In this article, we will learn about the usage and implementation of id() function in Python 3.x. Or earlier. It is present in Python Standard Library and is automatically imported before executing the code.
Syntax: id (<entity name>)
Return value: Identity value of type <int>
The function accepts exactly one argument i.e. the name of the entity whose id has to be used. This id is unique for every entity until they are referring to the same data.
Id’s are merely address in the memory locations and is used internally in Python.
str_1 = "Tutorials" print(id(str_1)) str_2 = "Tutorials" print(id(str_2)) # This will return True as string values are identical print(id(str_1) == id(str_2)) # This will return False as string values are not identical str_1=str_1+str_2 print(id(str_1) == id(str_2)) # This will return True as string references are identical str_2=str_1 print(id(str_1) == id(str_2))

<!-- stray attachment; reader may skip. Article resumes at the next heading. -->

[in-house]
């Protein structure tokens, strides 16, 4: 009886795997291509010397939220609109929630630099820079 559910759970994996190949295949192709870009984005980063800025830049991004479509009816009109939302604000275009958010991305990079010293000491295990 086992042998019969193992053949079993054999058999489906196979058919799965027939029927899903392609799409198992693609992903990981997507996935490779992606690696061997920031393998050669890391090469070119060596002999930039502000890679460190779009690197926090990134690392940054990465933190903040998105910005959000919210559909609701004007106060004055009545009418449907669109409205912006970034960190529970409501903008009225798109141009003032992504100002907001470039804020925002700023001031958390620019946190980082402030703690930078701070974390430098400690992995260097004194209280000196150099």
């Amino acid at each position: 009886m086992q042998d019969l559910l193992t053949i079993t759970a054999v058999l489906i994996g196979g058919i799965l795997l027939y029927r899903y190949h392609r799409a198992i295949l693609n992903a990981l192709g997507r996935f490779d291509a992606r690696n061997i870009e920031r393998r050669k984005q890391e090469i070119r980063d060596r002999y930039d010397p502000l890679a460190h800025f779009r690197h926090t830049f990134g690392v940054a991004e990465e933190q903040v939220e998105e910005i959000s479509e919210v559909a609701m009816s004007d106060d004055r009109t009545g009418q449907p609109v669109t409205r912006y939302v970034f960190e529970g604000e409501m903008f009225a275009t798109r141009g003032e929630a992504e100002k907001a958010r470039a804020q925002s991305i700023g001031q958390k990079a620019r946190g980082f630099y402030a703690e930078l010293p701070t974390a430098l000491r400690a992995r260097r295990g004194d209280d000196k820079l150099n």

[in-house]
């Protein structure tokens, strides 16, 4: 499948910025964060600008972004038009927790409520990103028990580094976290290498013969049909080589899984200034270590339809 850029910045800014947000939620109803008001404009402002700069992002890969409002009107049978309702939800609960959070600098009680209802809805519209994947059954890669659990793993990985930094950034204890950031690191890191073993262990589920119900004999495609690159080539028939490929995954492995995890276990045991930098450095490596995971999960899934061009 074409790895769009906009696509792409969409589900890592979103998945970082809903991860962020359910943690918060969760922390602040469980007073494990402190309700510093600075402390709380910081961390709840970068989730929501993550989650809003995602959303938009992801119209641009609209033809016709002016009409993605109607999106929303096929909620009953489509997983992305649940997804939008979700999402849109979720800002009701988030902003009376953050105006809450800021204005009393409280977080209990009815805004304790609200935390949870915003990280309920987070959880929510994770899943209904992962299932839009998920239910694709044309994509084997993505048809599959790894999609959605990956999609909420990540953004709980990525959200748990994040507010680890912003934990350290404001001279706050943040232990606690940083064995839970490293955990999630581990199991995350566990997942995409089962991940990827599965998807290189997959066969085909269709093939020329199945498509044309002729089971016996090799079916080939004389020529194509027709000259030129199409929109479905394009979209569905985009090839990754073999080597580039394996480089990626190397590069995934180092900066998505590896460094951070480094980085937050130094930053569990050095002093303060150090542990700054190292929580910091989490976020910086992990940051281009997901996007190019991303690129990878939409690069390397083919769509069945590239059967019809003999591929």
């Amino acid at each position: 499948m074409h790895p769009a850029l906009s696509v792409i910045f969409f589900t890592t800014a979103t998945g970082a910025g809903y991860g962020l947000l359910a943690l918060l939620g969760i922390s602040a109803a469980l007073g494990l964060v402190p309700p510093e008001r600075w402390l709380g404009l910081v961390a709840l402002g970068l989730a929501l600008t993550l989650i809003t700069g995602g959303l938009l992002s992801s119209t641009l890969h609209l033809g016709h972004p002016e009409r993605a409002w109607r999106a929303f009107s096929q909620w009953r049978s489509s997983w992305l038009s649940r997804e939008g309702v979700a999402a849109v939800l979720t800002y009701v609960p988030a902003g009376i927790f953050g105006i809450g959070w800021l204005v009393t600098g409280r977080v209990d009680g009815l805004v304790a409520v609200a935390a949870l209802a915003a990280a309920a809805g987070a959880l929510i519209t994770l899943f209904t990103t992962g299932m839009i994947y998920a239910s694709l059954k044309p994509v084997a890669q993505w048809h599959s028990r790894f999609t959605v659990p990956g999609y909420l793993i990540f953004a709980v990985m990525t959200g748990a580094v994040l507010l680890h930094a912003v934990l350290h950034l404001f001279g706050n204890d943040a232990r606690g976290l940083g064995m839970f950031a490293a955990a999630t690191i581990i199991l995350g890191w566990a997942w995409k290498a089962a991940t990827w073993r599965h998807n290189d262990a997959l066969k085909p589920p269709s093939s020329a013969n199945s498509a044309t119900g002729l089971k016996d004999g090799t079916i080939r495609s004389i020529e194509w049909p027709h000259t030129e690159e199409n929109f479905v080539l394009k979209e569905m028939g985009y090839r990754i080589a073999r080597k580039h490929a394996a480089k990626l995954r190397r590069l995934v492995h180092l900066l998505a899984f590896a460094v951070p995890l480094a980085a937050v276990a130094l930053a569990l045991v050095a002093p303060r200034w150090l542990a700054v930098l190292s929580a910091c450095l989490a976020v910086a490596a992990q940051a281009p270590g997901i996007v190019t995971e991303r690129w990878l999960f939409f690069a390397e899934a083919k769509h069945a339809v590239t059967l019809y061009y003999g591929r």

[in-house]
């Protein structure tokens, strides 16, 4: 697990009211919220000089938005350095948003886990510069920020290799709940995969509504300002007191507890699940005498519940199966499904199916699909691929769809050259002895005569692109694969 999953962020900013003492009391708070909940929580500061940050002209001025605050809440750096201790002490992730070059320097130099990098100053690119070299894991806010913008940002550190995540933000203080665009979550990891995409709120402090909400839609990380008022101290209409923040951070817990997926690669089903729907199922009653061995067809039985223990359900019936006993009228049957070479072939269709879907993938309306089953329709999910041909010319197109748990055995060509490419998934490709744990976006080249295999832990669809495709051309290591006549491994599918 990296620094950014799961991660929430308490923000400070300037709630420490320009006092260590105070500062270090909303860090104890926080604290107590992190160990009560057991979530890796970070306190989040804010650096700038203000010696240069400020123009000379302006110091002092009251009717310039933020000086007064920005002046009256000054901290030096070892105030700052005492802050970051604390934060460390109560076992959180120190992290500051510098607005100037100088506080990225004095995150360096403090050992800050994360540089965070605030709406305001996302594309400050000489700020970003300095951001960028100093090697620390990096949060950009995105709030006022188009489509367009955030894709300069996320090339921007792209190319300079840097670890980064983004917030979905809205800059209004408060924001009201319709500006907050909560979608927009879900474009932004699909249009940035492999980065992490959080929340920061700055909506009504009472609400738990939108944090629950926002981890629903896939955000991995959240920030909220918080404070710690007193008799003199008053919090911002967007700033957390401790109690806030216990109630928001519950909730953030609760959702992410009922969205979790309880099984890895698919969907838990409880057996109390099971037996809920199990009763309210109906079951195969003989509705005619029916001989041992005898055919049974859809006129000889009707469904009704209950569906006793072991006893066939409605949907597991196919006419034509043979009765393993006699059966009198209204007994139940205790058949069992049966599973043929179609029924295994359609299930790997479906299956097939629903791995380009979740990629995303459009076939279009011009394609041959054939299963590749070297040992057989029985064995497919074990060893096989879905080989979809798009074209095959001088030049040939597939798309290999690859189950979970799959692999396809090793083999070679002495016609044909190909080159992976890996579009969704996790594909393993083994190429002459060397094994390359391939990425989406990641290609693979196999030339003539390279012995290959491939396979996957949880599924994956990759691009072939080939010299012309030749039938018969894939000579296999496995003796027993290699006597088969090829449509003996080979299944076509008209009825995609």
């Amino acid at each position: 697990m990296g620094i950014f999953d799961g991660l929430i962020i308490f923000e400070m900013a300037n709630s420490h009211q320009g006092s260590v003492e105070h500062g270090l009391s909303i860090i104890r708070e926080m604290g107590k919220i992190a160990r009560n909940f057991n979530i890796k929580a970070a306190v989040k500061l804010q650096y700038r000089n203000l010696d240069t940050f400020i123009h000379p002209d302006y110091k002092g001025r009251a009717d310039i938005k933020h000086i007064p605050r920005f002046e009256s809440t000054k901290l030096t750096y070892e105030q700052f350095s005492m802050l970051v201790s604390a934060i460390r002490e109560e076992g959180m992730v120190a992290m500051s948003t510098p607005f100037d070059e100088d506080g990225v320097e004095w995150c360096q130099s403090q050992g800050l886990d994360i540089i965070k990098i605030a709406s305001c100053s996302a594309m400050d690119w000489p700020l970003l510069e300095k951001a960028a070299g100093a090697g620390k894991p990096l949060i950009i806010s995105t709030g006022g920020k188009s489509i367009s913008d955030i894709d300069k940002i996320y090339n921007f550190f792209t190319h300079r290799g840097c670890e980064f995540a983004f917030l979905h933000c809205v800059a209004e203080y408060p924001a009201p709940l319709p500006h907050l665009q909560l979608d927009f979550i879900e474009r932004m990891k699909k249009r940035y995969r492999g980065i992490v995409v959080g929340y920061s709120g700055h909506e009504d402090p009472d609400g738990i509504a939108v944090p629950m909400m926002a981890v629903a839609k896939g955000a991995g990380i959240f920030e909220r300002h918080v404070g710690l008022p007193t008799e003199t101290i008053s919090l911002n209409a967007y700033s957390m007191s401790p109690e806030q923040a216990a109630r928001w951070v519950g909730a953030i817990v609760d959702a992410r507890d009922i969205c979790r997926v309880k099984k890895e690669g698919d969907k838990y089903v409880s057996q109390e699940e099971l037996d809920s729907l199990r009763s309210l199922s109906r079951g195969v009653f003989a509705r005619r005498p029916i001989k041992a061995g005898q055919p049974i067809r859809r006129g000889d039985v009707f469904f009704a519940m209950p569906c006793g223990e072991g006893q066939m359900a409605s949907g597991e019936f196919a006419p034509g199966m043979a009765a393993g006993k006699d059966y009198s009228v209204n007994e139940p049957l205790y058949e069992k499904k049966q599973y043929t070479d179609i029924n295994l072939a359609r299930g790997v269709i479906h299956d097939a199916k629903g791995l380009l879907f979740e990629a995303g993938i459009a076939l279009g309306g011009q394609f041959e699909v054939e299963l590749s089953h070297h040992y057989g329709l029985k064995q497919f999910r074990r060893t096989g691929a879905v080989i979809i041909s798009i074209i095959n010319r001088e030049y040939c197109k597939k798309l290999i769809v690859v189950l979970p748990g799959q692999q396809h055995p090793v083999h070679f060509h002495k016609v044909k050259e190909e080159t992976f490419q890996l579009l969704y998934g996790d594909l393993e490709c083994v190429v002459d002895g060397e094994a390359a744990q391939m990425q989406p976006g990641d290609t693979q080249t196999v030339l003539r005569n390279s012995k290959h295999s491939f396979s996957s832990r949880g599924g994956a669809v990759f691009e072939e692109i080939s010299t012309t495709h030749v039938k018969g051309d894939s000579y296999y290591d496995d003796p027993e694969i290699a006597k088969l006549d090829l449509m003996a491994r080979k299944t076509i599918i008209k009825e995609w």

46939355256048 46939355256048 True False True
Here in case, 1 bool value True is displayed as both string variables contains the same type of data. Whereas in case 2 the contents of one of the variables are modified by concatenation operations and hence bool value False is displayed on the screen. In case 3 references to both the string variables are identical and hence True is displayed on the screen.
In this article, we learned how to implement the lambda and filter() functions in Python 3.x. Or earlier. We also learned about the combined usage of both functions to get the desired output.